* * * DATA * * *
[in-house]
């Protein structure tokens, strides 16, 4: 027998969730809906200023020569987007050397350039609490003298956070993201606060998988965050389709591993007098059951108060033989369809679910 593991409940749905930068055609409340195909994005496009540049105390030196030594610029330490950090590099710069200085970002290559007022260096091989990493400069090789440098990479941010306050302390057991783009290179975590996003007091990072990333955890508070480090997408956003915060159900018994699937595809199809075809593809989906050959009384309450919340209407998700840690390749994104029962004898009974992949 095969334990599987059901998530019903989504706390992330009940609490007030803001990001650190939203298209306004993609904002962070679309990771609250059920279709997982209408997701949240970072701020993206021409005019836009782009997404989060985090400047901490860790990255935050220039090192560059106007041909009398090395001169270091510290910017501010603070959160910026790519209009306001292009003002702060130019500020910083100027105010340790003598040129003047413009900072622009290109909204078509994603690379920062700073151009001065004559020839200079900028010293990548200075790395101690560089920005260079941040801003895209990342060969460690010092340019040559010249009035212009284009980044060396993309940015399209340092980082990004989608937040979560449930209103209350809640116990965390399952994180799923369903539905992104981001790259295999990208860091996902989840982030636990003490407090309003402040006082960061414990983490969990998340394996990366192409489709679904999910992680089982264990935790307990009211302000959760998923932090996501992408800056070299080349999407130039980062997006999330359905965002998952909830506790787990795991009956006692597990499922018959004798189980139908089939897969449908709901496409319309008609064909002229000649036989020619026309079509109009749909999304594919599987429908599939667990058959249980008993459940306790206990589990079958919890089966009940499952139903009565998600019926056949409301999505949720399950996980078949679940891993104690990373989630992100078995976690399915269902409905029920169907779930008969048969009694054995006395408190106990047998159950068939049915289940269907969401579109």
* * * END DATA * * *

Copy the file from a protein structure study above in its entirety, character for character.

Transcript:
[in-house]
């Protein structure tokens, strides 16, 4: 027998969730809906200023020569987007050397350039609490003298956070993201606060998988965050389709591993007098059951108060033989369809679910 593991409940749905930068055609409340195909994005496009540049105390030196030594610029330490950090590099710069200085970002290559007022260096091989990493400069090789440098990479941010306050302390057991783009290179975590996003007091990072990333955890508070480090997408956003915060159900018994699937595809199809075809593809989906050959009384309450919340209407998700840690390749994104029962004898009974992949 095969334990599987059901998530019903989504706390992330009940609490007030803001990001650190939203298209306004993609904002962070679309990771609250059920279709997982209408997701949240970072701020993206021409005019836009782009997404989060985090400047901490860790990255935050220039090192560059106007041909009398090395001169270091510290910017501010603070959160910026790519209009306001292009003002702060130019500020910083100027105010340790003598040129003047413009900072622009290109909204078509994603690379920062700073151009001065004559020839200079900028010293990548200075790395101690560089920005260079941040801003895209990342060969460690010092340019040559010249009035212009284009980044060396993309940015399209340092980082990004989608937040979560449930209103209350809640116990965390399952994180799923369903539905992104981001790259295999990208860091996902989840982030636990003490407090309003402040006082960061414990983490969990998340394996990366192409489709679904999910992680089982264990935790307990009211302000959760998923932090996501992408800056070299080349999407130039980062997006999330359905965002998952909830506790787990795991009956006692597990499922018959004798189980139908089939897969449908709901496409319309008609064909002229000649036989020619026309079509109009749909999304594919599987429908599939667990058959249980008993459940306790206990589990079958919890089966009940499952139903009565998600019926056949409301999505949720399950996980078949679940891993104690990373989630992100078995976690399915269902409905029920169907779930008969048969009694054995006395408190106990047998159950068939049915289940269907969401579109």